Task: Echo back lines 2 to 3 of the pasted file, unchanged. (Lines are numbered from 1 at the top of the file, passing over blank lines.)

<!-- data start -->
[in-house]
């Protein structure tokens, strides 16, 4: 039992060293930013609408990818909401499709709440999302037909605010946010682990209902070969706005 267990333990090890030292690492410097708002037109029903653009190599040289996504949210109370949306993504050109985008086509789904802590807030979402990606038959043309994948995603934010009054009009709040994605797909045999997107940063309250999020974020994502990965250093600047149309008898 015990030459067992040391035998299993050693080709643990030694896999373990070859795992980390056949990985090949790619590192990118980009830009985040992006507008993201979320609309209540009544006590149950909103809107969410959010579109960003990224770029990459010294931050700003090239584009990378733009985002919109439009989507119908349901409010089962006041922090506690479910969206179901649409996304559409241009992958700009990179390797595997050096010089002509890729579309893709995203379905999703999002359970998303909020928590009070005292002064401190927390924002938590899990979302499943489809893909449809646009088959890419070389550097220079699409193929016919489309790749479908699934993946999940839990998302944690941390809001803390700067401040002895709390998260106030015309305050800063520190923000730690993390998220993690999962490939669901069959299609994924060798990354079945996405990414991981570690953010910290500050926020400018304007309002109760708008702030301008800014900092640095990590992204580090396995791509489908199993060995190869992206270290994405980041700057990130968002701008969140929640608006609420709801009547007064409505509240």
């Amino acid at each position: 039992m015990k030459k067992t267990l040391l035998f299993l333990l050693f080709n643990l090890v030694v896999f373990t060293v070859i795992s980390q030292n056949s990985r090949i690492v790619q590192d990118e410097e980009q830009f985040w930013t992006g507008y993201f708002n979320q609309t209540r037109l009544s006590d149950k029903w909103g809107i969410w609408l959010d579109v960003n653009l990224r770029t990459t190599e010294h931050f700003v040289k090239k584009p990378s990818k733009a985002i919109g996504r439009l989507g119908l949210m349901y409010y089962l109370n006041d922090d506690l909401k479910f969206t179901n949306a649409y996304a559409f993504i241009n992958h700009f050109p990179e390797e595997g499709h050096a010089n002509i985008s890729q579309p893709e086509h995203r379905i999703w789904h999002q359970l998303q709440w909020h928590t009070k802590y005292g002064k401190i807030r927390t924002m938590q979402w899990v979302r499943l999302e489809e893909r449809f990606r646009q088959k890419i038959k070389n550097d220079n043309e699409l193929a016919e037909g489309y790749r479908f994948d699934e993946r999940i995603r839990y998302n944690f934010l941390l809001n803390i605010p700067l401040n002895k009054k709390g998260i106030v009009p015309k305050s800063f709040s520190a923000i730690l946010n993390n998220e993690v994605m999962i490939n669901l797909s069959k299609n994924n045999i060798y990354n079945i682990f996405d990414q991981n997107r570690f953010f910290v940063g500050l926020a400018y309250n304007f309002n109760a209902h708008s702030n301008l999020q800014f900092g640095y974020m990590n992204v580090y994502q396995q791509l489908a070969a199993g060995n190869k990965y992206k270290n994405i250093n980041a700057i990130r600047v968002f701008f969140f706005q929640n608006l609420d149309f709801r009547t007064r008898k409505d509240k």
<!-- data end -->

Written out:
């Protein structure tokens, strides 16, 4: 039992060293930013609408990818909401499709709440999302037909605010946010682990209902070969706005 267990333990090890030292690492410097708002037109029903653009190599040289996504949210109370949306993504050109985008086509789904802590807030979402990606038959043309994948995603934010009054009009709040994605797909045999997107940063309250999020974020994502990965250093600047149309008898 015990030459067992040391035998299993050693080709643990030694896999373990070859795992980390056949990985090949790619590192990118980009830009985040992006507008993201979320609309209540009544006590149950909103809107969410959010579109960003990224770029990459010294931050700003090239584009990378733009985002919109439009989507119908349901409010089962006041922090506690479910969206179901649409996304559409241009992958700009990179390797595997050096010089002509890729579309893709995203379905999703999002359970998303909020928590009070005292002064401190927390924002938590899990979302499943489809893909449809646009088959890419070389550097220079699409193929016919489309790749479908699934993946999940839990998302944690941390809001803390700067401040002895709390998260106030015309305050800063520190923000730690993390998220993690999962490939669901069959299609994924060798990354079945996405990414991981570690953010910290500050926020400018304007309002109760708008702030301008800014900092640095990590992204580090396995791509489908199993060995190869992206270290994405980041700057990130968002701008969140929640608006609420709801009547007064409505509240």
């Amino acid at each position: 039992m015990k030459k067992t267990l040391l035998f299993l333990l050693f080709n643990l090890v030694v896999f373990t060293v070859i795992s980390q030292n056949s990985r090949i690492v790619q590192d990118e410097e980009q830009f985040w930013t992006g507008y993201f708002n979320q609309t209540r037109l009544s006590d149950k029903w909103g809107i969410w609408l959010d579109v960003n653009l990224r770029t990459t190599e010294h931050f700003v040289k090239k584009p990378s990818k733009a985002i919109g996504r439009l989507g119908l949210m349901y409010y089962l109370n006041d922090d506690l909401k479910f969206t179901n949306a649409y996304a559409f993504i241009n992958h700009f050109p990179e390797e595997g499709h050096a010089n002509i985008s890729q579309p893709e086509h995203r379905i999703w789904h999002q359970l998303q709440w909020h928590t009070k802590y005292g002064k401190i807030r927390t924002m938590q979402w899990v979302r499943l999302e489809e893909r449809f990606r646009q088959k890419i038959k070389n550097d220079n043309e699409l193929a016919e037909g489309y790749r479908f994948d699934e993946r999940i995603r839990y998302n944690f934010l941390l809001n803390i605010p700067l401040n002895k009054k709390g998260i106030v009009p015309k305050s800063f709040s520190a923000i730690l946010n993390n998220e993690v994605m999962i490939n669901l797909s069959k299609n994924n045999i060798y990354n079945i682990f996405d990414q991981n997107r570690f953010f910290v940063g500050l926020a400018y309250n304007f309002n109760a209902h708008s702030n301008l999020q800014f900092g640095y974020m990590n992204v580090y994502q396995q791509l489908a070969a199993g060995n190869k990965y992206k270290n994405i250093n980041a700057i990130r600047v968002f701008f969140f706005q929640n608006l609420d149309f709801r009547t007064r008898k409505d509240k």